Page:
By 1982 McKee Baking, with $130 million in sales, ranked 22nd in the industry, behind such billion-dollar giants as Continental and Interstate. Sales at the time were concentrated principally in the Midwest, Southwest, and West. By 1987 the company was able to boast annual sales growth of ten to 15 percent since the advent of Little Debbie, a product line that had now expanded to 32 varieties available in 41 states. McKee succeeded in conquering Continental's Hostess, Interstate's Dolly Madison, and other major national brands through its low pricing. According to Forbes writer William Stern, the feisty competitor sells its products through supermarkets for 50 percent to 70 percent less than other comparable items. More surprisingly, the company's net margins after such heavy undercutting are approximately six percent, while the average for the industry is 5.5 percent. "What's to stop McKee's giant competitors from matching its low prices?" queries Stern. "Common sense. ... They are giant corporations with giant overhead, while McKee is a family business. And, even with lower prices, it would take them years to get the economies of scale McKee gets from its overwhelming market share." McKee maintains its low overhead by employing an independent distribution system and by expanding production only to keep pace with demand. Another advantage it has over the competition is the long shelf life of its naturally preserved products--some three to four times as long as that of Hostess Twinkies.
After 1980 McKee enhanced its market share by selling to convenience stores as well as supermarkets and by periodically rolling out national television campaigns, the most memorable of which was launched in 1985 featuring impersonator Rich Little. New products, including Little Debbie Fancy Cakes and the Little Debbie Snack Favorite line, also served as powerful inducements to buyers, at least half of which were age 15 and under. The company changed its name in 1991 to McKee Foods Corporation. Under chief executive officer Ellsworth McKee, the Tennessee bakery preserved its highly private identity and strong family management (many third-generation McKees hold high positions within the company). Although investment houses and bakery competitors, especially Continental, have hoped for the family to sell, Ellsworth has responded: "There's no way we can be forced to." With its highly profitable status as the largest independently owned company of its kind in the country, and with consumer demand and snack cake share still rising, there would be little sense in doing so.
Continued Market Leader in the 1990s
The recession in the early 1990s provided fuel for the company's growth. With their lower prices, Little Debbie and Sunbelt brands attracted new consumers looking to shave expenses. To keep up with the company's steady growth, McKee Foods opened two new bakeries, one in Gentry, Arkansas, and the other in Stuarts Draft, Virginia. In keeping with the company's conservative approach to expansion, the new plants provided just enough capacity to keep up with existing demand. McKee produced baked goods only to fill orders. By 1999 the bakery in Gentry was employing 1,265 people, and the one in Stuarts Draft employed 925 people.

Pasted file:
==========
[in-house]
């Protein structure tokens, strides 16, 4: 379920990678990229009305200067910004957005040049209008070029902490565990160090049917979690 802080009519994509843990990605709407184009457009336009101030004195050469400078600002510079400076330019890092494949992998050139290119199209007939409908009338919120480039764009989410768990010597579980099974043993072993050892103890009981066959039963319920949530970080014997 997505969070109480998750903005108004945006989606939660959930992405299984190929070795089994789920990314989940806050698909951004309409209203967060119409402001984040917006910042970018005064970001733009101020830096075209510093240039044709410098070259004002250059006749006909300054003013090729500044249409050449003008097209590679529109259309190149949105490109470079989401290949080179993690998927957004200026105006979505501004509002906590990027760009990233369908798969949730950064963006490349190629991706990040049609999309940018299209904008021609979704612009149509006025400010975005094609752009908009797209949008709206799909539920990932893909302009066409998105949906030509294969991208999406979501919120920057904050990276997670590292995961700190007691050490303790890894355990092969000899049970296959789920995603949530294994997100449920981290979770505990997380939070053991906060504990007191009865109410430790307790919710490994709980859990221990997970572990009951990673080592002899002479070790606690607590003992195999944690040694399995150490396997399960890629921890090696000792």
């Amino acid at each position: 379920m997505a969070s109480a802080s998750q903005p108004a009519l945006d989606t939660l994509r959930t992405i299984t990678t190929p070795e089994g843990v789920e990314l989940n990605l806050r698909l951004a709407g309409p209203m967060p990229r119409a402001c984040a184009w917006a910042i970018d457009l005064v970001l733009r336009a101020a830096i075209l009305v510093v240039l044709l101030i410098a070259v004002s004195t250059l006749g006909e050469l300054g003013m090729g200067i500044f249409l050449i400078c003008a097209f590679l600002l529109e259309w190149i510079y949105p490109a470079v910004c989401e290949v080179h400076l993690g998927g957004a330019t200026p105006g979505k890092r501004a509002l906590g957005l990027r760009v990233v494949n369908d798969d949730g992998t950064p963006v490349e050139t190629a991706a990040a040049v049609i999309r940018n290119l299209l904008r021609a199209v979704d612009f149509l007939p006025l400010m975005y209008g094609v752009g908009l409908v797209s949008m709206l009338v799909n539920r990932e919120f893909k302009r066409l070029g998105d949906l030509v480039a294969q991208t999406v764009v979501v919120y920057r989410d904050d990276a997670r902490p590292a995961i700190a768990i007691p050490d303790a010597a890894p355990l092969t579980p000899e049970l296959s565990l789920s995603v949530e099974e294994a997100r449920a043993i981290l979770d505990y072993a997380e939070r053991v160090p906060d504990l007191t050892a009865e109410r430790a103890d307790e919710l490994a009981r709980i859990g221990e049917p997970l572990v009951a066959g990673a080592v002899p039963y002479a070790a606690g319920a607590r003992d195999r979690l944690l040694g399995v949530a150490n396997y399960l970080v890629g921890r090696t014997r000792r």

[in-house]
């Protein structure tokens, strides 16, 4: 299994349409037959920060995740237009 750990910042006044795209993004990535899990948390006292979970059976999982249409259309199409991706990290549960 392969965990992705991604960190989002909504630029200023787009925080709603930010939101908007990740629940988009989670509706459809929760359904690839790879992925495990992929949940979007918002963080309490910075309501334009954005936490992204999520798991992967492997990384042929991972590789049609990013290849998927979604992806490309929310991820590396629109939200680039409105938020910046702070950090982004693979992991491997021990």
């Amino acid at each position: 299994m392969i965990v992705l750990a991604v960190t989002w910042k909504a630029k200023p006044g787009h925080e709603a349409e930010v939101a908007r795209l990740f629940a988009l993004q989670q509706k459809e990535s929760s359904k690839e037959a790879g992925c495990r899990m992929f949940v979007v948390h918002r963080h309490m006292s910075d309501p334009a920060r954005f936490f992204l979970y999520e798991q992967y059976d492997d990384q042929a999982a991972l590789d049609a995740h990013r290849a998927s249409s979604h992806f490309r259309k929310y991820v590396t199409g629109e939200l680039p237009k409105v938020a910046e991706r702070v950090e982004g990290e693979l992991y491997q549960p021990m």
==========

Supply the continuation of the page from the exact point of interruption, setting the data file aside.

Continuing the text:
In the mid-1990s Ellsworth McKee handed the reins to his brother Jack, who took over as president and chief executive officer. Ellsworth continued to provide input into running the business from his position as chair of the board.
McKee Foods continued to rely on brand recognition and customer loyalty to generate sales, rather than national advertising campaigns and a national sales force dedicated to drumming up orders and garnering shelf space in grocery and convenience stores. Sales rose from $525 million in 1991 to approximately $825 million in 1997. Although sales were up only a modest 0.7 percent in 1998, to $831 million, the company still dominated the snack cake market segment.
The company's Sunbelt brand benefited from the tremendous growth in the granola bar market in the 1990s. By 1998 the Sunbelt Granola Bar line accounted for $33.5 million in annual revenues. Americans were spending nearly a billion dollars a year on granola bars, however, and Sunbelt held only a fraction of that market, behind Kellogg's Nutri-Grain brand, the clear leader; Quaker Oats' Chewy granola bar line; and Kellogg's Rice Krispies Treats. McKee was used to battling the big-name brands, and the company moved to capture a greater piece of the granola bar category in the late 1990s. McKee began a national marketing campaign in 1998 to promote its granola bar line in general and its new S'mores variety in particular. With print advertising in People magazine and television ads on game shows, talk shows, and home shows, the company hoped to reach its target audience of 25- to 49-year-old female heads of households with children aged six to 17. Employing a strategy that worked well with its Little Debbie brand, the company also challenged its competitors with lower prices, suggesting retail prices ranging from $1.49 to $2.49 per carton.
Despite competition from baking giants Nabisco and Interstate Bakeries, McKee maintained its lead in its chosen snack cake niche and pursued modest expansion in the granola segment. Still family-owned and family-operated as of the late 1990s, McKee had reached number 247 on Forbes' Private 500 list, and family members showed no sign of letting the company slip from their hands.
Principal Subsidiaries: Sovex Natural Foods.